WHILE it seems incredible that in a racially charged society like ours someone would purposely stoke black-white tensions, for enough money some people will do anything. The London-based public relations firm Bell Pottinger (BP) has done that for a fee of about $170,000 a month: it fashioned racially divisive slogans, speeches and activities for the mafia network of President Jacob Zuma and the Gupta family, to divert South Africans’ attention so they could continue looting state coffers behind the smokescreen.
This perilous ethnic baiting is familiar to Jewish ears. For centuries, when they were on good terms with their gentile neighbours, they suddenly heard someone say: “Jews are vermin and Christ-killers.” The Holocaust is the most blatant example of the violence that followed, but there are others. It also happened in Rwanda in 1994 when Tutsis were called “cockroaches” as part of a campaign of delegitimisation, and some 800 000 were slaughtered by their Hutu neighbours.
It boggles the mind that so soon after Mandela’s rainbow-nation dream seemed within reach – South Africa’s black-white relations have improved, despite huge problems – someone should purposely undermine it by dredging up racist hatred from colonialism and apartheid.
Hired by the Gupta family in 2016, BP has advised them and their associates about how to protect their image. Attacks on their pervasive corruption were blamed on “white monopoly capital” and other populist slogans which resonated with the angry masses. White journalists who criticised them were called racists and threatened by groups such as Black First Land First, reportedly funded by the Guptas and tutored by BP.
In the past, BP has helped shine the images of dictators such as Augusto Pinochet of Chile and oppressive regimes in Belarus, Egypt and Saudi Arabia. Then it saw an opportunity in South Africa and grabbed it.
It may seem inappropriate in this gloomy atmosphere to drink a toast to ourselves. But we should. Because although the war to rescue the country from the Guptas and Zumas and their henchmen has not yet been fully won, there have been significant partial victories.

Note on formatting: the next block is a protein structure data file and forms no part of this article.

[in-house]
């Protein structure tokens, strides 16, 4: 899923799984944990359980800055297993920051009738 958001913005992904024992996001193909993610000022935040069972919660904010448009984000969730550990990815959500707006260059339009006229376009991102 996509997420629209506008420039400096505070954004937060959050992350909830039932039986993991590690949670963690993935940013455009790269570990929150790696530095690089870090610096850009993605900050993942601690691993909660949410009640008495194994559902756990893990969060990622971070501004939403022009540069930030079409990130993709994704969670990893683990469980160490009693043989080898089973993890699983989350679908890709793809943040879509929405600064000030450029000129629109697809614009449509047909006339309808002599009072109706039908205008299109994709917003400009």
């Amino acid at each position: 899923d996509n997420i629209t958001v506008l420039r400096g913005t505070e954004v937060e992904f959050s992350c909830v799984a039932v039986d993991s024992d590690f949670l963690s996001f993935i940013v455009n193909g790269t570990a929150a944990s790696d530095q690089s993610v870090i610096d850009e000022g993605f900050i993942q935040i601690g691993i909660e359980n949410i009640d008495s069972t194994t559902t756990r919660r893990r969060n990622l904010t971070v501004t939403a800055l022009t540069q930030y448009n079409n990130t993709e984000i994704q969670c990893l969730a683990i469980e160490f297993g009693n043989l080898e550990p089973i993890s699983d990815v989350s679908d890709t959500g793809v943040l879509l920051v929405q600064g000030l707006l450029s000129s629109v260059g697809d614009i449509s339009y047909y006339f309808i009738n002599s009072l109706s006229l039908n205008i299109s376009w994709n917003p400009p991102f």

After being exposed, BP has crawled on its knees and publically apologised, admitting to unethical tactics and expressing “profound regret.” Its apology is clearly insufficient and reflects only the tip of the iceberg. The saga should be used to expose other saboteurs of South Africa’s vision and force them to make amends.
When foreigners come visiting, their local hosts tell them things look bleak. A corrupt president clings to power, a foreign family pulls government strings, the economy is plunging, violence is rising, whites feel like a threatened minority, and so on. The old question, “should I stay or go?” hangs in the air. Many have left the country; more would leave if they had the resources.
Yet if the foreign visitor was Canadian and had read last Friday’s Globe and Mail newspaper in Toronto, he might have a more positive view. The paper described the “humbling” by the country of Bell Pottinger which had “met its match in the free-wheeling democracy of South Africa” with its “vibrant media and civil-society sector.”
The positive angle has lots of truth in it. Widespread public outrage and action in civil society and some parts of government are rising sharply as more evidence of the Zuma-Gupta contagion emerges. And although the scary spectre of the country sliding towards a Zimbabwe-style kleptocracy has seemed less outlandish recently than it once did, South Africans are not passive Zimbabweans and will not let it happen.
Hopefully, one day visitors from abroad will toast the success of this wonderful country with South Africans and celebrate the vanquishing of criminals such as the Zumas and Guptas and their enablers, BP.